Creating a Windows To Go bootable USB operating system 2


The recently released Windows 8 operating system contained support for an interesting approach to running your operating system – off an external bootable device.  This article will show you how to boot your operating system using an external USB drive.

If you’re not sure what Windows To Go is all about, you can read up on it at this TechNet page located here.

A Note About Performance

Note that I tried this two ways – with an external 128 GB SanDisk SSD (Sata 3 by way of a USB caddy) and via a Patriot USB stick (also 128 GB).  The I/O on the USB stick was WAAAY to slow to boot an entire OS off… the SSD was blazingly fast and runs as if the drive was internal off a SATA connection rather than legacy USB 2.0.

If you want to check whether the device you’ve chosen has a chance at running Windows To Go, you can test the device for suitability.  Check out details from this page at TechNet.


To begin with, you’ll need to make sure your USB device is bootable.  There are a few ways to do this, but I’m  not a big fan in restating, so you can check out my previous article on making a bootable USB key here.  Just ensure that the device is clean and ready to go.  You’ll want this device blank at the beginning.

You’ll also need parts of the Windows Automated Installation Kit (WAIK).  The thing is, you don’t need the whole SDK, you only need a handful of the files in the SDK.  To speed up the process of obtaining the files you need, I strongly recommend downloading the utility at this site, and it will pull down the SDK files for you.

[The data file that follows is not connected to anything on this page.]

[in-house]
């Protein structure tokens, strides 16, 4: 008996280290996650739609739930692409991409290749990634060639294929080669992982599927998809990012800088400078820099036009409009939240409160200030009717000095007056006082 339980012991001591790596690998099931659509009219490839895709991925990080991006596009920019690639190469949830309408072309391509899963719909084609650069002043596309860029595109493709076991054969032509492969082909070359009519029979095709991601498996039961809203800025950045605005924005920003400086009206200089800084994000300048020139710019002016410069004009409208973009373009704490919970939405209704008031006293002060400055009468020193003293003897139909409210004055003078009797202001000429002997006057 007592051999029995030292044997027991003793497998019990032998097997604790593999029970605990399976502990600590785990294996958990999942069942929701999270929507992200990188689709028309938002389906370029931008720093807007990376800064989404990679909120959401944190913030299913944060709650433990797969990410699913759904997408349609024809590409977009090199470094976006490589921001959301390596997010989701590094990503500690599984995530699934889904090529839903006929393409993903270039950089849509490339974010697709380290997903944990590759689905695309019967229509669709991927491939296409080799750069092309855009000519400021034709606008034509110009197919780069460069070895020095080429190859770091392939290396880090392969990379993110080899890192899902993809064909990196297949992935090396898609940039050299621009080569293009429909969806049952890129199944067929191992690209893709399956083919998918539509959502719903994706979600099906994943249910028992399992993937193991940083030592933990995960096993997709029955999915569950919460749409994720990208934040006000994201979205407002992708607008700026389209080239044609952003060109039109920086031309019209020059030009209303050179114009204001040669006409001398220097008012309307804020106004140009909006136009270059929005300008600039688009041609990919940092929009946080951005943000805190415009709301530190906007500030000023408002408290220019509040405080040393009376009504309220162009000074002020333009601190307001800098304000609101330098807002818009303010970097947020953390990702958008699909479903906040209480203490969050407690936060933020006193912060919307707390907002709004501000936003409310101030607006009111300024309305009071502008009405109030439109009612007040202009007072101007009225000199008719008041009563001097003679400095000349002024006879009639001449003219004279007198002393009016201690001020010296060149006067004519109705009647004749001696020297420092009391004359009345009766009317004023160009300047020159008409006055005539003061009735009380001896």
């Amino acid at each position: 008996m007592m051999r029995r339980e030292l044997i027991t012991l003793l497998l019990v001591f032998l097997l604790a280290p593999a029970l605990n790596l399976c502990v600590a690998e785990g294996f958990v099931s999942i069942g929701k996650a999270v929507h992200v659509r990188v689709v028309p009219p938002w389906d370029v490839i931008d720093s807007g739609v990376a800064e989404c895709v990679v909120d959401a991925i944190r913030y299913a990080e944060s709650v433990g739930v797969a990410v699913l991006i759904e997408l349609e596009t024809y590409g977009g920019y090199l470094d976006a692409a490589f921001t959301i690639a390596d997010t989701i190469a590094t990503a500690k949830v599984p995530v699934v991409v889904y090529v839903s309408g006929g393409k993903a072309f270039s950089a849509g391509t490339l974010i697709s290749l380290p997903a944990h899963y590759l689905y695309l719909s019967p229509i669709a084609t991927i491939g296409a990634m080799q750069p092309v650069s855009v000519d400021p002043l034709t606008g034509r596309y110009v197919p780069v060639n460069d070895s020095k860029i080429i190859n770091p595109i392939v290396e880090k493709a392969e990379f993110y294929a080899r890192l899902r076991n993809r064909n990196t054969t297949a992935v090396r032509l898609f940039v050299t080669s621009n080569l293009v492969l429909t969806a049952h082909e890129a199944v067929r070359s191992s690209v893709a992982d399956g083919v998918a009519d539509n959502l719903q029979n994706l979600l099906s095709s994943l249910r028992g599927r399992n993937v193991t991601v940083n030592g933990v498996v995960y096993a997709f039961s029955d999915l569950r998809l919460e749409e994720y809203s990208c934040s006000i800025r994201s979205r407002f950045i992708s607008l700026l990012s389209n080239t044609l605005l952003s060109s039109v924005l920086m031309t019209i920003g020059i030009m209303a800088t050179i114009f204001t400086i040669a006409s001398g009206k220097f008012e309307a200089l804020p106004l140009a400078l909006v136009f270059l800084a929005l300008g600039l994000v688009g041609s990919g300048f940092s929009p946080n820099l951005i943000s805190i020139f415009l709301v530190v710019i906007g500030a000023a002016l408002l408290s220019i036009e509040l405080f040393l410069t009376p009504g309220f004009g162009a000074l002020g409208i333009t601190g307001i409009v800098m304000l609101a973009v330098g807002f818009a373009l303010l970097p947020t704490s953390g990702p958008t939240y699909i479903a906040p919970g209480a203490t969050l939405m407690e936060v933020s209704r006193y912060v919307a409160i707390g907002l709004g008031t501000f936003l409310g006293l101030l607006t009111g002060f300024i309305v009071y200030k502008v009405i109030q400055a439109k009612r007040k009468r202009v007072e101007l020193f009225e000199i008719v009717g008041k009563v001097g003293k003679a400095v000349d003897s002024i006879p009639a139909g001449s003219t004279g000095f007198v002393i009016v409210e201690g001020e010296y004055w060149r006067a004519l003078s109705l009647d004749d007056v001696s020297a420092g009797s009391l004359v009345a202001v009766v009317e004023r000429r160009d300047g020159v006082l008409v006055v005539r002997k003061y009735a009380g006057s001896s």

Either way, you’ll need these files from the SDK:

Directory of C:\GetWaikTools\Waik_4\x86

153,088 bcdboot.exe
327,680 bcdedit.exe
117,688 bootsect.exe
603,648 imagex.exe
119,296 oscdimg.exe
541,184 wimgapi.dll
34,248   wimmount.sys
34,248   WimMountInstall.exe
446,976 wimserv.exe

You’ll also (of course) need a copy of Windows 8.  When you have one (assuming it is an ISO image), mount it in whatever image mounting software you have (I use MagicDisk).  If your native OS is Windows 8, you can just right click on the .iso file and select “Mount”..

Begin the Process

Once you have what you need, we’ll begin the process.  Make sure your Windows 8 installation media is mounted.  I’m using the following settings (for reference to the DOS commands below):

Drive Purpose
C:\ Operating System
F:\ Mounted copy of Windows 8 Media
E:\ Target USB device


We’ll be able to tackle this in three somewhat easy steps.


Ensure you know which OS image you want.  Some media contains multiple images (like Windows Server).
The following command (using the table above) will show you how many images are in your source media.

Open a command prompt (as Administrator) and ensure you run from the location of the WAIK utilities.

C:\GetWaikTools\Waik_4\x86>imagex.exe /info f:\sources\install.wim

ImageX Tool for Windows
Copyright (C) Microsoft Corp. All rights reserved.
Version: 6.2.9200.16384

WIM Information: